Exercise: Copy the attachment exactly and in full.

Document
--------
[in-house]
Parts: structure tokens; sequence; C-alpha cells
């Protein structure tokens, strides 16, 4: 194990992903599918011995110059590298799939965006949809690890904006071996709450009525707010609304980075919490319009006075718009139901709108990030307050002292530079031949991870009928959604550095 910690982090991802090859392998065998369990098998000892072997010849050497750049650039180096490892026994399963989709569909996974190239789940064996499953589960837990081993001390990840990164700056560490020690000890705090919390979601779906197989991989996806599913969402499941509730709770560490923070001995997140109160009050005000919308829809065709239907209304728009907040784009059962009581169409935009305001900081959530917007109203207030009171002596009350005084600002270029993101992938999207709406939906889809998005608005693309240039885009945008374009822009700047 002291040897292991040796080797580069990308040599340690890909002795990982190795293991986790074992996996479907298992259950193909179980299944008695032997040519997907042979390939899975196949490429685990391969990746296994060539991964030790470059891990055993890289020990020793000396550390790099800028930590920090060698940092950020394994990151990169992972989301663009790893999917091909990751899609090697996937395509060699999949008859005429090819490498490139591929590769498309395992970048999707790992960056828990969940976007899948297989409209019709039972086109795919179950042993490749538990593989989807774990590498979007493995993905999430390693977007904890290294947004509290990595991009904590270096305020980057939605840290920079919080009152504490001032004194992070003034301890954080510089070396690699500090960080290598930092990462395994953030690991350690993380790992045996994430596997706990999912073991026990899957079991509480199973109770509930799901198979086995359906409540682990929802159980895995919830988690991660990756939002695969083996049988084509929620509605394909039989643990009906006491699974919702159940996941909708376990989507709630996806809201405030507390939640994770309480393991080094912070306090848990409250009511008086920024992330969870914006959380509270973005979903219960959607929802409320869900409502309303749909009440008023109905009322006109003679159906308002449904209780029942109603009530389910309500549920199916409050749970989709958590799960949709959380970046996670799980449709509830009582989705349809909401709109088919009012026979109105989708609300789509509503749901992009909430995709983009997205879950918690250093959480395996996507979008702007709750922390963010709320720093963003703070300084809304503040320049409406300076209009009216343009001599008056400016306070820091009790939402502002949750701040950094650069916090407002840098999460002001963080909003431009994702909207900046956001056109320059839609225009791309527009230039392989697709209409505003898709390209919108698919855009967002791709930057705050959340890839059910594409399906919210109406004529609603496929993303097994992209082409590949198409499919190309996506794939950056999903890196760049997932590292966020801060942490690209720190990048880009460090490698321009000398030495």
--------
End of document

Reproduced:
[in-house]
Parts: structure tokens; sequence; C-alpha cells
């Protein structure tokens, strides 16, 4: 194990992903599918011995110059590298799939965006949809690890904006071996709450009525707010609304980075919490319009006075718009139901709108990030307050002292530079031949991870009928959604550095 910690982090991802090859392998065998369990098998000892072997010849050497750049650039180096490892026994399963989709569909996974190239789940064996499953589960837990081993001390990840990164700056560490020690000890705090919390979601779906197989991989996806599913969402499941509730709770560490923070001995997140109160009050005000919308829809065709239907209304728009907040784009059962009581169409935009305001900081959530917007109203207030009171002596009350005084600002270029993101992938999207709406939906889809998005608005693309240039885009945008374009822009700047 002291040897292991040796080797580069990308040599340690890909002795990982190795293991986790074992996996479907298992259950193909179980299944008695032997040519997907042979390939899975196949490429685990391969990746296994060539991964030790470059891990055993890289020990020793000396550390790099800028930590920090060698940092950020394994990151990169992972989301663009790893999917091909990751899609090697996937395509060699999949008859005429090819490498490139591929590769498309395992970048999707790992960056828990969940976007899948297989409209019709039972086109795919179950042993490749538990593989989807774990590498979007493995993905999430390693977007904890290294947004509290990595991009904590270096305020980057939605840290920079919080009152504490001032004194992070003034301890954080510089070396690699500090960080290598930092990462395994953030690991350690993380790992045996994430596997706990999912073991026990899957079991509480199973109770509930799901198979086995359906409540682990929802159980895995919830988690991660990756939002695969083996049988084509929620509605394909039989643990009906006491699974919702159940996941909708376990989507709630996806809201405030507390939640994770309480393991080094912070306090848990409250009511008086920024992330969870914006959380509270973005979903219960959607929802409320869900409502309303749909009440008023109905009322006109003679159906308002449904209780029942109603009530389910309500549920199916409050749970989709958590799960949709959380970046996670799980449709509830009582989705349809909401709109088919009012026979109105989708609300789509509503749901992009909430995709983009997205879950918690250093959480395996996507979008702007709750922390963010709320720093963003703070300084809304503040320049409406300076209009009216343009001599008056400016306070820091009790939402502002949750701040950094650069916090407002840098999460002001963080909003431009994702909207900046956001056109320059839609225009791309527009230039392989697709209409505003898709390209919108698919855009967002791709930057705050959340890839059910594409399906919210109406004529609603496929993303097994992209082409590949198409499919190309996506794939950056999903890196760049997932590292966020801060942490690209720190990048880009460090490698321009000398030495």